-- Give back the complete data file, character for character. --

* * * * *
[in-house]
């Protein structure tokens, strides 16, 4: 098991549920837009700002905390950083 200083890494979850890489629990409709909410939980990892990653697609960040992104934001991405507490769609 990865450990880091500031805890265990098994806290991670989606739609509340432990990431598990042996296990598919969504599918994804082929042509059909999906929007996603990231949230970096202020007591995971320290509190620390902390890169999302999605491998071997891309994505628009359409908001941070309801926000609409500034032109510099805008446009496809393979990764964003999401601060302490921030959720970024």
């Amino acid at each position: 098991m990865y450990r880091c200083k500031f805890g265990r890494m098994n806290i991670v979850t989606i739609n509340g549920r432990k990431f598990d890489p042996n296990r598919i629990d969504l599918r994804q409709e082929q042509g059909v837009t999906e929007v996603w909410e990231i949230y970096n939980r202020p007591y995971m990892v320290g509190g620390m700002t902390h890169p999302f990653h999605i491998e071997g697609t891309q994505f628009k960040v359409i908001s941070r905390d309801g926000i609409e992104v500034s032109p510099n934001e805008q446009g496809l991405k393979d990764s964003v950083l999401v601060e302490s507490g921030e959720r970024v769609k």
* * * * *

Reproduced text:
[in-house]
């Protein structure tokens, strides 16, 4: 098991549920837009700002905390950083 200083890494979850890489629990409709909410939980990892990653697609960040992104934001991405507490769609 990865450990880091500031805890265990098994806290991670989606739609509340432990990431598990042996296990598919969504599918994804082929042509059909999906929007996603990231949230970096202020007591995971320290509190620390902390890169999302999605491998071997891309994505628009359409908001941070309801926000609409500034032109510099805008446009496809393979990764964003999401601060302490921030959720970024």
């Amino acid at each position: 098991m990865y450990r880091c200083k500031f805890g265990r890494m098994n806290i991670v979850t989606i739609n509340g549920r432990k990431f598990d890489p042996n296990r598919i629990d969504l599918r994804q409709e082929q042509g059909v837009t999906e929007v996603w909410e990231i949230y970096n939980r202020p007591y995971m990892v320290g509190g620390m700002t902390h890169p999302f990653h999605i491998e071997g697609t891309q994505f628009k960040v359409i908001s941070r905390d309801g926000i609409e992104v500034s032109p510099n934001e805008q446009g496809l991405k393979d990764s964003v950083l999401v601060e302490s507490g921030e959720r970024v769609k």